2. Find and record the distance from each speaker to your listening locations using a tape measure.
  3. Find and activate your receiver’s general setup menu.
  4. Find and select the “Speaker Delay” or “Speaker Distance” menu options.
  5. Input your speaker distance measurements when prompted.
  6. Return to the settings menu and activate your receiver’s test tone.
  7. Go to your listening position and use the SPL meter to find your optimal level.
  8. Make the necessary volume adjustments and then retest until everything is perfect.

Utilize Audio Return Channels When Possible

Cable length can significantly affect sound quality as well. As such, you want to use the shortest cables possible in your home theater setup. However, your cable length options are limited by the size and positions of your audio equipment. Luckily, you can use bidirectional cables and their audio return channels (ARC) to reduce some of them.

ARC sends audio data back and forth between your player and your receiver. Its purpose is to reduce the processing lag for players with built-in speakers. For instance, you can use ARC-enabled cables such as HDMI to connect your television to your receiver or soundbar.

These channels help you extend the capabilities of your audio sources, especially when their internal speakers are not that great. For example, you can use ARC to enjoy Netflix shows in beautiful 5.1 sound through a TV that only outputs 2.1 audio.

However, you can only use ARCs through a bi-directional cable. Therefore, you must make sure that both your player and receiver can use them. You can tell if your cable offers ARC benefits if you see the ARC logo on it.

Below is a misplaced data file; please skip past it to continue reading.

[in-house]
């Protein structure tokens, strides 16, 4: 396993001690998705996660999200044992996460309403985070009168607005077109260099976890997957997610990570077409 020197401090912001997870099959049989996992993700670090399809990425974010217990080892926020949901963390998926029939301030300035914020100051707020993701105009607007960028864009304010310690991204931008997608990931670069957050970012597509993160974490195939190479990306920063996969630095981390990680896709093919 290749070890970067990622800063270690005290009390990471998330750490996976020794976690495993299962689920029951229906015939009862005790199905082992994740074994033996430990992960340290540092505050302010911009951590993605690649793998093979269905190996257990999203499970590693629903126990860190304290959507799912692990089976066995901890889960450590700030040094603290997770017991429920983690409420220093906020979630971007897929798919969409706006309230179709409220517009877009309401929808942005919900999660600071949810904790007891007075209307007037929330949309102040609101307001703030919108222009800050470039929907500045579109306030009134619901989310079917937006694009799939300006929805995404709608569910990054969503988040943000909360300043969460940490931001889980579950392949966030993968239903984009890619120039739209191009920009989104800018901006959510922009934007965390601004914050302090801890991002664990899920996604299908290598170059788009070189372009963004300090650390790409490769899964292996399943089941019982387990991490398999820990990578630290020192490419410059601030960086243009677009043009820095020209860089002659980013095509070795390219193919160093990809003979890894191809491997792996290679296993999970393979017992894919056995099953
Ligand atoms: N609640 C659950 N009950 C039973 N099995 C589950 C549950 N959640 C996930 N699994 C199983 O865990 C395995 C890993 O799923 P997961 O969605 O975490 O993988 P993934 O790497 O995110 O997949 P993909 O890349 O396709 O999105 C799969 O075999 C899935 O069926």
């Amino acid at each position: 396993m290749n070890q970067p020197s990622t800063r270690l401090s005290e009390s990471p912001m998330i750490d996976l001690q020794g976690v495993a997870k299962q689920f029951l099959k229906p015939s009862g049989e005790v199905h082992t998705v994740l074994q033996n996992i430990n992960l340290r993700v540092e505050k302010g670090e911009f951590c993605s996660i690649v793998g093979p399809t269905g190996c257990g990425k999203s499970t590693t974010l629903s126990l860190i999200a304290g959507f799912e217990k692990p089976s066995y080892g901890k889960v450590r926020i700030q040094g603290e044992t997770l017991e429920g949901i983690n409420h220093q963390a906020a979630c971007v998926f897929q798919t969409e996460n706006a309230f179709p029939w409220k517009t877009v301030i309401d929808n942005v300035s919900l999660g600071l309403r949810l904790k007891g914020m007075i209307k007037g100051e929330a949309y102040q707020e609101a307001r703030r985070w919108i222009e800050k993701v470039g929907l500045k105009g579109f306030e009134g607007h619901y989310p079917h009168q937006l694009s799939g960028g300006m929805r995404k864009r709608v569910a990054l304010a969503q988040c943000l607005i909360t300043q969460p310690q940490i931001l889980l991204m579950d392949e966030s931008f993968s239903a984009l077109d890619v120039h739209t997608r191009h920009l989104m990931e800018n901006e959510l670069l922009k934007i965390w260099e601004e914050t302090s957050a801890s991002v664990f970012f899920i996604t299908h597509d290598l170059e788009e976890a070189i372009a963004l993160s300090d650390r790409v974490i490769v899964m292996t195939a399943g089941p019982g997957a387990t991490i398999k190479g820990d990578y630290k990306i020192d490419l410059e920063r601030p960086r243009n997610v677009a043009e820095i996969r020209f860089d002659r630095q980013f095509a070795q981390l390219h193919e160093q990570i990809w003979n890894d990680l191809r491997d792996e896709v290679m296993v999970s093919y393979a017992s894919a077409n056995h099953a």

Manually Improve Your Receiver Output

Up to this point, our recommendations used your receiver’s built-in self-configuration tools to reduce the burden on the receiver. In doing so, we hoped to reduce your need to raise the output volume to ridiculous amounts. However, there might be a more efficient way to do it manually.

Manually configuring and calibrating your home theater system can also reveal hidden modes you cannot access through the usual settings process. You can partially automate many of these manual settings using your phone to improve things. The trick is using your phone as an SPL device to adjust each device in your home network manually.

Partially Auto Configure Your Receiver by Turning Off Its Features

Overprocessing is one possible cause of inaudible sounds. So, there is a chance that you can improve your system’s audio quality just by manually disabling unneeded features.

You can do this by listening to your favorite tunes or movies and opening up your receiver’s settings menu. You can then play with the Multi EQ, Dynamic EQ, Dynamic Volume, and similar controls until the sound becomes perfect.

Adjust Each Speaker Separately

Most auto-config options presume your speakers share the same size and power rating. While this works in most cases, most speaker systems are slightly off in one way or another. Manually adjusting them can help you right-size your output by taking advantage of these differences. Doing so may lower your effective output level.

 Just note that most receivers will require you to dictate how many speakers you have before you can adjust them manually. That means going into your receiver’s Speaker Configuration menu options and selecting what type of home theater system you have.

You can then go into manual setup to input each speaker’s size, distance, and power rating. You can use an SPL app and a tape measure to calculate these things. However, you can also start with the smaller size options and then increase the size until your speakers work as expected. From there, you need to adjust the individual volume levels to balance them out.

Why You Need To Turn Up Your Receiver Conclusion

Your A/V receiver is the powerhouse of your home theater system, but it can get annoying if you must constantly raise the output volume levels. While some adjustments will always be required, there are ways you can reduce the need to turn them up as high.